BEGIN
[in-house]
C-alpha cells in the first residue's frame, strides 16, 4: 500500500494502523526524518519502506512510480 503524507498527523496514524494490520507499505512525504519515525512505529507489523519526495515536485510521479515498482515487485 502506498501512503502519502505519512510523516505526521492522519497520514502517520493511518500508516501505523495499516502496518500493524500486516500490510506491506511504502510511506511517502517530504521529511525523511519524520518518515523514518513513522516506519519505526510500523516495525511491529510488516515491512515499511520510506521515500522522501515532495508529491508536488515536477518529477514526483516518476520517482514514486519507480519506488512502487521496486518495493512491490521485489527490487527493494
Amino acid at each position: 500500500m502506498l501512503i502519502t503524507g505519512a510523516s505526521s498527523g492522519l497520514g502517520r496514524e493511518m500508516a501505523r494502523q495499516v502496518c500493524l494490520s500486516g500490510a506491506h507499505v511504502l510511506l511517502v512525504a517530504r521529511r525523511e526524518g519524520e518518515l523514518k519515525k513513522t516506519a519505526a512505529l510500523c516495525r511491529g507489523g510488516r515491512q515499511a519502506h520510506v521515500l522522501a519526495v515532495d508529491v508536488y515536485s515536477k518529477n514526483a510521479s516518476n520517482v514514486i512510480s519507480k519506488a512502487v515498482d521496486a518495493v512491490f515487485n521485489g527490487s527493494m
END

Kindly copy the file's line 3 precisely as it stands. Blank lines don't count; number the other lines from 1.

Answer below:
Amino acid at each position: 500500500m502506498l501512503i502519502t503524507g505519512a510523516s505526521s498527523g492522519l497520514g502517520r496514524e493511518m500508516a501505523r494502523q495499516v502496518c500493524l494490520s500486516g500490510a506491506h507499505v511504502l510511506l511517502v512525504a517530504r521529511r525523511e526524518g519524520e518518515l523514518k519515525k513513522t516506519a519505526a512505529l510500523c516495525r511491529g507489523g510488516r515491512q515499511a519502506h520510506v521515500l522522501a519526495v515532495d508529491v508536488y515536485s515536477k518529477n514526483a510521479s516518476n520517482v514514486i512510480s519507480k519506488a512502487v515498482d521496486a518495493v512491490f515487485n521485489g527490487s527493494m